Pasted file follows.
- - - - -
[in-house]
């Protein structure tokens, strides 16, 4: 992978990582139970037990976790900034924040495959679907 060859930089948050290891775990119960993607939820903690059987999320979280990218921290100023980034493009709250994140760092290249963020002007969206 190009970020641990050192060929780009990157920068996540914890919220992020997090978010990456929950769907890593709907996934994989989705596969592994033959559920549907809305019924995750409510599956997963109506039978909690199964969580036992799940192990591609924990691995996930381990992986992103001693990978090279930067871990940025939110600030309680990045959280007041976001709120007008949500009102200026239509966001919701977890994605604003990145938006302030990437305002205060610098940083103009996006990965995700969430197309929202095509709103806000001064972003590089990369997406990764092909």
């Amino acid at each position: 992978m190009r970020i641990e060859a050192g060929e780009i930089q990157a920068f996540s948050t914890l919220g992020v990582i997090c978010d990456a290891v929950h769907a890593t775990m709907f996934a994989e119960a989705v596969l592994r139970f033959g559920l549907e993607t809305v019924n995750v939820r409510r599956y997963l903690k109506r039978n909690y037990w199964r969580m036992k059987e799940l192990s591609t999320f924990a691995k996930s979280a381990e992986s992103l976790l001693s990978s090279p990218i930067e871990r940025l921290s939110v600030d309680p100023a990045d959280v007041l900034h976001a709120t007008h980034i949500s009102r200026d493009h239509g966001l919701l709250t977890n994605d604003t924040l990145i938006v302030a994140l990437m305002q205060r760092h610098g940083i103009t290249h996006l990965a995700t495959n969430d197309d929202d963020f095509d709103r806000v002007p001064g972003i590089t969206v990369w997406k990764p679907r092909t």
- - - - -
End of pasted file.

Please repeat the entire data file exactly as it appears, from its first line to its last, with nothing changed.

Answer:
[in-house]
């Protein structure tokens, strides 16, 4: 992978990582139970037990976790900034924040495959679907 060859930089948050290891775990119960993607939820903690059987999320979280990218921290100023980034493009709250994140760092290249963020002007969206 190009970020641990050192060929780009990157920068996540914890919220992020997090978010990456929950769907890593709907996934994989989705596969592994033959559920549907809305019924995750409510599956997963109506039978909690199964969580036992799940192990591609924990691995996930381990992986992103001693990978090279930067871990940025939110600030309680990045959280007041976001709120007008949500009102200026239509966001919701977890994605604003990145938006302030990437305002205060610098940083103009996006990965995700969430197309929202095509709103806000001064972003590089990369997406990764092909």
């Amino acid at each position: 992978m190009r970020i641990e060859a050192g060929e780009i930089q990157a920068f996540s948050t914890l919220g992020v990582i997090c978010d990456a290891v929950h769907a890593t775990m709907f996934a994989e119960a989705v596969l592994r139970f033959g559920l549907e993607t809305v019924n995750v939820r409510r599956y997963l903690k109506r039978n909690y037990w199964r969580m036992k059987e799940l192990s591609t999320f924990a691995k996930s979280a381990e992986s992103l976790l001693s990978s090279p990218i930067e871990r940025l921290s939110v600030d309680p100023a990045d959280v007041l900034h976001a709120t007008h980034i949500s009102r200026d493009h239509g966001l919701l709250t977890n994605d604003t924040l990145i938006v302030a994140l990437m305002q205060r760092h610098g940083i103009t290249h996006l990965a995700t495959n969430d197309d929202d963020f095509d709103r806000v002007p001064g972003i590089t969206v990369w997406k990764p679907r092909t």